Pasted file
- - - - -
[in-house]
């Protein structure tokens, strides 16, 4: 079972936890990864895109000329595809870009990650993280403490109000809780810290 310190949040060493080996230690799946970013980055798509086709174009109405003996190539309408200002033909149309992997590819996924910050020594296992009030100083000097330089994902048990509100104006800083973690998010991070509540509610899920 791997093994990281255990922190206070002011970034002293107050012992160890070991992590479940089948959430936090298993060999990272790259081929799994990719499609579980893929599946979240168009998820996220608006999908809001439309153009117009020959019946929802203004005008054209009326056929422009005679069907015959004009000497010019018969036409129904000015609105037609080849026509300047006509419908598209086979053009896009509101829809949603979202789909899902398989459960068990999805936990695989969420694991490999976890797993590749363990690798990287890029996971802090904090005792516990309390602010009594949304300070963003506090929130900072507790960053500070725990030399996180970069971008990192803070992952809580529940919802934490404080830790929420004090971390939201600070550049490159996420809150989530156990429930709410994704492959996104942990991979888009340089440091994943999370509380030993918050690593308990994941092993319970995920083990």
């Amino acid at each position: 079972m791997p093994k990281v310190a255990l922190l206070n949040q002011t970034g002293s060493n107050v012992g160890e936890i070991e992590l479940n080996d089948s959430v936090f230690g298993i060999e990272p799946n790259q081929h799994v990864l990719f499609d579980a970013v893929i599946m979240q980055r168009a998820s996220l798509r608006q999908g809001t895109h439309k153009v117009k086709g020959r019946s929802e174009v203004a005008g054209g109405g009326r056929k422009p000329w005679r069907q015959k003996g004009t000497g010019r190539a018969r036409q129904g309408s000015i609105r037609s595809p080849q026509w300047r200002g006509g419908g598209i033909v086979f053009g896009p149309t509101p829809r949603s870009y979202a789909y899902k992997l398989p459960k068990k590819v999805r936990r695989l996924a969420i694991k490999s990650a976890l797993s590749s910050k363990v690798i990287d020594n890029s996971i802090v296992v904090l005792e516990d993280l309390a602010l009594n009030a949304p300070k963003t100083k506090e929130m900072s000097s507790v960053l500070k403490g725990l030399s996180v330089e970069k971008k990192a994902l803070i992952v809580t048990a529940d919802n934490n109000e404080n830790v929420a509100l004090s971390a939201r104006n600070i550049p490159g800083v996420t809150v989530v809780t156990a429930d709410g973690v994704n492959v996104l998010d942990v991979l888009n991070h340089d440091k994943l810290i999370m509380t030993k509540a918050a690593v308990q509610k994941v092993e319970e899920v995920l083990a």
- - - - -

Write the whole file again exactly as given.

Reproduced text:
[in-house]
């Protein structure tokens, strides 16, 4: 079972936890990864895109000329595809870009990650993280403490109000809780810290 310190949040060493080996230690799946970013980055798509086709174009109405003996190539309408200002033909149309992997590819996924910050020594296992009030100083000097330089994902048990509100104006800083973690998010991070509540509610899920 791997093994990281255990922190206070002011970034002293107050012992160890070991992590479940089948959430936090298993060999990272790259081929799994990719499609579980893929599946979240168009998820996220608006999908809001439309153009117009020959019946929802203004005008054209009326056929422009005679069907015959004009000497010019018969036409129904000015609105037609080849026509300047006509419908598209086979053009896009509101829809949603979202789909899902398989459960068990999805936990695989969420694991490999976890797993590749363990690798990287890029996971802090904090005792516990309390602010009594949304300070963003506090929130900072507790960053500070725990030399996180970069971008990192803070992952809580529940919802934490404080830790929420004090971390939201600070550049490159996420809150989530156990429930709410994704492959996104942990991979888009340089440091994943999370509380030993918050690593308990994941092993319970995920083990």
């Amino acid at each position: 079972m791997p093994k990281v310190a255990l922190l206070n949040q002011t970034g002293s060493n107050v012992g160890e936890i070991e992590l479940n080996d089948s959430v936090f230690g298993i060999e990272p799946n790259q081929h799994v990864l990719f499609d579980a970013v893929i599946m979240q980055r168009a998820s996220l798509r608006q999908g809001t895109h439309k153009v117009k086709g020959r019946s929802e174009v203004a005008g054209g109405g009326r056929k422009p000329w005679r069907q015959k003996g004009t000497g010019r190539a018969r036409q129904g309408s000015i609105r037609s595809p080849q026509w300047r200002g006509g419908g598209i033909v086979f053009g896009p149309t509101p829809r949603s870009y979202a789909y899902k992997l398989p459960k068990k590819v999805r936990r695989l996924a969420i694991k490999s990650a976890l797993s590749s910050k363990v690798i990287d020594n890029s996971i802090v296992v904090l005792e516990d993280l309390a602010l009594n009030a949304p300070k963003t100083k506090e929130m900072s000097s507790v960053l500070k403490g725990l030399s996180v330089e970069k971008k990192a994902l803070i992952v809580t048990a529940d919802n934490n109000e404080n830790v929420a509100l004090s971390a939201r104006n600070i550049p490159g800083v996420t809150v989530v809780t156990a429930d709410g973690v994704n492959v996104l998010d942990v991979l888009n991070h340089d440091k994943l810290i999370m509380t030993k509540a918050a690593v308990q509610k994941v092993e319970e899920v995920l083990a």